It really sullied what was otherwise a superb story, which is a rarity in beat em’ up games. Again, it was a case of ending on a cliffhanger and then concluding the story in a paid DLC pack –a big no-no in our books. DLC’s continuing main storylines need to tell a disparate plotline that adds only adds tangential substance to the overall plot, rather than actually being required reading to understand.

The Evil Within

The Evil Within was Shinji Mikami’s big return to survival horror, having pioneered the genre with Resident Evil two decades earlier. It was well received, for the most part, but the story wasn’t the easiest to understand. By the game’s conclusion, players were faced with a whole stack of unanswered questions, especially pertaining to who Sebastian’s Wife and Julie actually are actually allied with. They were only later expanded upon in the game’s subsequent DLCs, The Assignment and The Consequence.

We say “expanded upon” because although we did get some clarification, the DLCs actually just posed a whole bunch of new questions in the process.

There was a third DLC, of course, but that was the one where you don a wooden box as a helmet and smash things up with a big club… The narrative was a bit of an afterthought, I think.

AC Revelations

Revelations caps off Ezio’s trilogy story, and despite its name, does a poor job of actually explaining what the hell is going on in the series’ modern day storyline. It’s here where the series’ starts to get super convoluted, with Desmond still stuck in the same comma he fell into during Brotherhood, and a whole bunch of looming questions still unanswered from that game.

Enter the DLC, The Lost Archive, which attempts to provide some context to the events from both. Importantly, after having being made to stab Lucy in Brotherhood, we finally discover that she was a double agent for the Templars. Before then we had absolutely no idea why Juno had instructed us to do so and would have never been any the wiser without paying extra for The Lost Archives.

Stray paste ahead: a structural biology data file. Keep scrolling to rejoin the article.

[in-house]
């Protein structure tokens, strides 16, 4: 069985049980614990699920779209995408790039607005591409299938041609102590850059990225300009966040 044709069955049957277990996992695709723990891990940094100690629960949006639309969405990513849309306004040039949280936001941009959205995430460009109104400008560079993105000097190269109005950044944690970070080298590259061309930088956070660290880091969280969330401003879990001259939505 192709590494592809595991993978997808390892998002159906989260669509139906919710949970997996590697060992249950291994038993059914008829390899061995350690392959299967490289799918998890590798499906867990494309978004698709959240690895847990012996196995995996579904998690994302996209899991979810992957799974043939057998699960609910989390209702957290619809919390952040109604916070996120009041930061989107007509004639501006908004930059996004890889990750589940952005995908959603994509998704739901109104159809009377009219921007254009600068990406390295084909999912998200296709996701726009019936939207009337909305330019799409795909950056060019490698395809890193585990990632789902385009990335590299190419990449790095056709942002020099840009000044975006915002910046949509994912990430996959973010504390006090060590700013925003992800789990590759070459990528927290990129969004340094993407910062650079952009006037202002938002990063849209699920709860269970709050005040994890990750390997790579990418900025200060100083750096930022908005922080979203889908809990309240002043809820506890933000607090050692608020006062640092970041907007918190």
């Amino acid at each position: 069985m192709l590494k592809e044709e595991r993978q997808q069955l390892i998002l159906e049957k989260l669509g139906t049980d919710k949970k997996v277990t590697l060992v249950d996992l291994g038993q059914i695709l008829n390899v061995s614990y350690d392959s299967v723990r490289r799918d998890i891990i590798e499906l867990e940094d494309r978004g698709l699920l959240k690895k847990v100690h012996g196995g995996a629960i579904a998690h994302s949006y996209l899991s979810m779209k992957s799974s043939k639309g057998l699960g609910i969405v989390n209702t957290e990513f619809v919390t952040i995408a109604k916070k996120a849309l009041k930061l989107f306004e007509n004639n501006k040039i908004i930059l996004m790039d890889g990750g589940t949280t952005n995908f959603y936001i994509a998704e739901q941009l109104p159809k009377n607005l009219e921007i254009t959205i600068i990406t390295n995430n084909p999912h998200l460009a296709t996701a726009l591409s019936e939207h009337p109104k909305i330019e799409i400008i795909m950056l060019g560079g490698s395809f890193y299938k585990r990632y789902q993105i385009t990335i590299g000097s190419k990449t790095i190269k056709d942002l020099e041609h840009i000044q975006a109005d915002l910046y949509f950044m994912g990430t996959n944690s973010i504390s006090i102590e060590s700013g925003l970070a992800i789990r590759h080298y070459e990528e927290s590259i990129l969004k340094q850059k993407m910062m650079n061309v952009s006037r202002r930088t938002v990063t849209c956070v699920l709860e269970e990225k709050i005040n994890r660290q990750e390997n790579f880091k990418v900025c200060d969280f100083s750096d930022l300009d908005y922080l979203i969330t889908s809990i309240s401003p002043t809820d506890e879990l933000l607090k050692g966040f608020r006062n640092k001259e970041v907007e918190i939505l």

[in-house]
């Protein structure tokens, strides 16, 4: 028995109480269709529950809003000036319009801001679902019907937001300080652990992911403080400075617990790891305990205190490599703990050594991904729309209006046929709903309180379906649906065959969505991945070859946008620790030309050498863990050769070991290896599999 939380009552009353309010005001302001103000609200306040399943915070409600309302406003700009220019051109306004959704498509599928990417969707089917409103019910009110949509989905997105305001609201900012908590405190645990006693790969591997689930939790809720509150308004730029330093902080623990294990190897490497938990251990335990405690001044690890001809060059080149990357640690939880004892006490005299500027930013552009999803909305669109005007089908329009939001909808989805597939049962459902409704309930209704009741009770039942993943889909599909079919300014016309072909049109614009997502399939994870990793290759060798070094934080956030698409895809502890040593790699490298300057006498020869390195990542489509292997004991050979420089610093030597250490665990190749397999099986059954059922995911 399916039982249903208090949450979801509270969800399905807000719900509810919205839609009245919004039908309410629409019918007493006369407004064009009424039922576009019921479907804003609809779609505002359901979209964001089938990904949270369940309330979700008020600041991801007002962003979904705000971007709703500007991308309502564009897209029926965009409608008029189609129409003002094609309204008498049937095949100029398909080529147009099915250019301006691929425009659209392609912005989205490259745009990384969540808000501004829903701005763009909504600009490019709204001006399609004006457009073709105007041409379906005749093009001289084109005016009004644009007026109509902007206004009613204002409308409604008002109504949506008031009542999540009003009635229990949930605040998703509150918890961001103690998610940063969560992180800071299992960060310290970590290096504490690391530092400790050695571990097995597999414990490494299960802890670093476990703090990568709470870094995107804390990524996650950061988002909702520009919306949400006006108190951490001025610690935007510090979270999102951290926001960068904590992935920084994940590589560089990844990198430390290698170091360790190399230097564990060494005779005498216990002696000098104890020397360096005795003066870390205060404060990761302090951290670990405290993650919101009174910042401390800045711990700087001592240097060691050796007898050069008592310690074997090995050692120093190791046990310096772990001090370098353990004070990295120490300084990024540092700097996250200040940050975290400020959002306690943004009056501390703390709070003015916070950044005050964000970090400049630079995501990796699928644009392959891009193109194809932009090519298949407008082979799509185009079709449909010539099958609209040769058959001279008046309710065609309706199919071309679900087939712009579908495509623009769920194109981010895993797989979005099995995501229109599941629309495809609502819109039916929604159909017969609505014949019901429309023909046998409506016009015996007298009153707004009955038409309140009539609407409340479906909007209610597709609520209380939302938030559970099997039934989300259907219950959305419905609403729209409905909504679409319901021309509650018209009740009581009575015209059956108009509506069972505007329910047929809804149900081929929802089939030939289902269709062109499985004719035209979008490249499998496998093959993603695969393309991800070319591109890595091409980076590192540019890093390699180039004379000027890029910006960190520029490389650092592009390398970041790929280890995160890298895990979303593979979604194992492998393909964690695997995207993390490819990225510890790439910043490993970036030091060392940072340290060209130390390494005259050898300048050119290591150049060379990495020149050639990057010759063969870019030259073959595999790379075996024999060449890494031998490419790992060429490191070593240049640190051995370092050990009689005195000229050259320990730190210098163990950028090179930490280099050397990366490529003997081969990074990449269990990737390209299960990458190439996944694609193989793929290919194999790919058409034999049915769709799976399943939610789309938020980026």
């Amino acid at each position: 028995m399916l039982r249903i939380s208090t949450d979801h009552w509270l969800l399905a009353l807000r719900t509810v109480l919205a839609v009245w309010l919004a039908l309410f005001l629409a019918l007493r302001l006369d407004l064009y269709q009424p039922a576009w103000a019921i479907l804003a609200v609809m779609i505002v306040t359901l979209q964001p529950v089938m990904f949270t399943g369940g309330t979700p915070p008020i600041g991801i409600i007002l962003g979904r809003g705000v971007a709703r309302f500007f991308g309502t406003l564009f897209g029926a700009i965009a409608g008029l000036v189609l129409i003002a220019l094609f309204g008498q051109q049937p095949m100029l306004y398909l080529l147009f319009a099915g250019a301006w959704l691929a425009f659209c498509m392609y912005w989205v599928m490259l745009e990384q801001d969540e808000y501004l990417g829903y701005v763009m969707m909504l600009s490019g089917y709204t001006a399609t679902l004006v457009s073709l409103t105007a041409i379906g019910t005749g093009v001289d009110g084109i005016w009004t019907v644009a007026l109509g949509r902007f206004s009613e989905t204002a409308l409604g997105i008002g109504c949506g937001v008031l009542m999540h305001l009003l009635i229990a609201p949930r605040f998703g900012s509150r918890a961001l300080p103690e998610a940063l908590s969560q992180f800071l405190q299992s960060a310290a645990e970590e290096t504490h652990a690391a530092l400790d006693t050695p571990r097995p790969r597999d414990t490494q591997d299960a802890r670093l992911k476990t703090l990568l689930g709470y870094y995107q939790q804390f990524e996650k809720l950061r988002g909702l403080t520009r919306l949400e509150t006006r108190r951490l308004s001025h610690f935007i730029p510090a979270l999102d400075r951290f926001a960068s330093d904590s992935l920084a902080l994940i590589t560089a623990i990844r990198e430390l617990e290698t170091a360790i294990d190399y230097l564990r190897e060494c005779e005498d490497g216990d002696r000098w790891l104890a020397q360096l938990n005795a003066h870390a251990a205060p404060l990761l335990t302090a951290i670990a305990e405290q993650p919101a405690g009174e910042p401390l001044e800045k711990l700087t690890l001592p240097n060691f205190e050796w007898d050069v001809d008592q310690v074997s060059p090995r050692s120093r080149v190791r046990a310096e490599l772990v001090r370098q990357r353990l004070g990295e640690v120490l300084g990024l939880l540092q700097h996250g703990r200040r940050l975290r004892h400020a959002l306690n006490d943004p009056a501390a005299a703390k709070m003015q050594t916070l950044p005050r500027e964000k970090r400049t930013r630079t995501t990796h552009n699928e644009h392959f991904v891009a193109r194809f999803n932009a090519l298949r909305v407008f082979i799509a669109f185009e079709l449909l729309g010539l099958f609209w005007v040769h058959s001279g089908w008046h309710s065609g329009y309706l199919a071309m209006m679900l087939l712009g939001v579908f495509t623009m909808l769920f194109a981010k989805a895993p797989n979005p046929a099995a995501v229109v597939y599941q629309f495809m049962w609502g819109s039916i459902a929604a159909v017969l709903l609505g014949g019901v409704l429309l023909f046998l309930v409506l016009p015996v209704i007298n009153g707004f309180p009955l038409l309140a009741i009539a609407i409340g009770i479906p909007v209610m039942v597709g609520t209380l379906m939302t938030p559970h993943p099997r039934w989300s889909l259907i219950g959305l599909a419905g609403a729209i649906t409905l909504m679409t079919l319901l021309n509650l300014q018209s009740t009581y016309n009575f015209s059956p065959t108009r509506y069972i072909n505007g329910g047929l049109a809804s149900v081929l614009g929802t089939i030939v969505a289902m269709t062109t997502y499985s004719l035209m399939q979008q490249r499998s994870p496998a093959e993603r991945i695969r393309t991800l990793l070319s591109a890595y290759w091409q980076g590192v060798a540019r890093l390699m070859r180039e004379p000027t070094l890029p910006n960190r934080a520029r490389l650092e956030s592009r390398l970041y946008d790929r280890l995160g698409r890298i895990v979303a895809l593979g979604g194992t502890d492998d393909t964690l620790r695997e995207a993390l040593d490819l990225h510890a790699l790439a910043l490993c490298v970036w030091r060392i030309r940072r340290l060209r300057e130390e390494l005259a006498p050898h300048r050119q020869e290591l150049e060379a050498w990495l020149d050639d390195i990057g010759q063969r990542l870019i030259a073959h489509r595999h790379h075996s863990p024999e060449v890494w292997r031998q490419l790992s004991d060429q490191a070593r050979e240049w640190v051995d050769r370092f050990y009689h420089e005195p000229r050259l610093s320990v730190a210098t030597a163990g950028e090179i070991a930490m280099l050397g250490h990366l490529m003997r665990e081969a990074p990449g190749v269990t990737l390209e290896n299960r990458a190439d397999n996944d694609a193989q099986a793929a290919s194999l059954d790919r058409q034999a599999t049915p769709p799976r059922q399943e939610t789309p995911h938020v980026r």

Prince of Persia

Prince of Persia’s ending was a masterful piece of interactive storytelling. It was poignant and powerful, forcing players to submit to the prince’s temptation, dooming the world to destruction to save his lover. It ended on a bit of a cliffhanger, but there was nothing wrong with that in itself. In fact, it heightened the impact of the narrative.

The issue was that as soon as Ubisoft announced the DLC would carry on from the game’s ending, it immediately tempted players into the purchase. It was hard not to want to see which direction the developers intended the story to go beyond the final credits of the main games.

But was the DLC worth it? Hardly, the $10 expansion was basically a short conclusion to the story that never needed to be told.

Dead Space 3

Dead Space was a franchise that raised the benchmark for survival horror games but then proceeded to slowly fall from grace. The third game marks the end of the road for the franchise. It continued the terrifying atmosphere and clever mechanics of previous games but started to tread water for new ideas and narrative impact. The story’s ending, in particular, caused a bit of controversy in tandem with the later released DLC.

In the main game, it’s made pretty evidently clear that Isaac Clarke had died in its closing moments. However, the DLC Awakened picks up where things left off, and with Clarke very much alive. It details their journey back to earth and a big final twist, which all felt rather like the ending of the game had been sliced off like a Necromorph’s back legs and fed to us as premium DLC.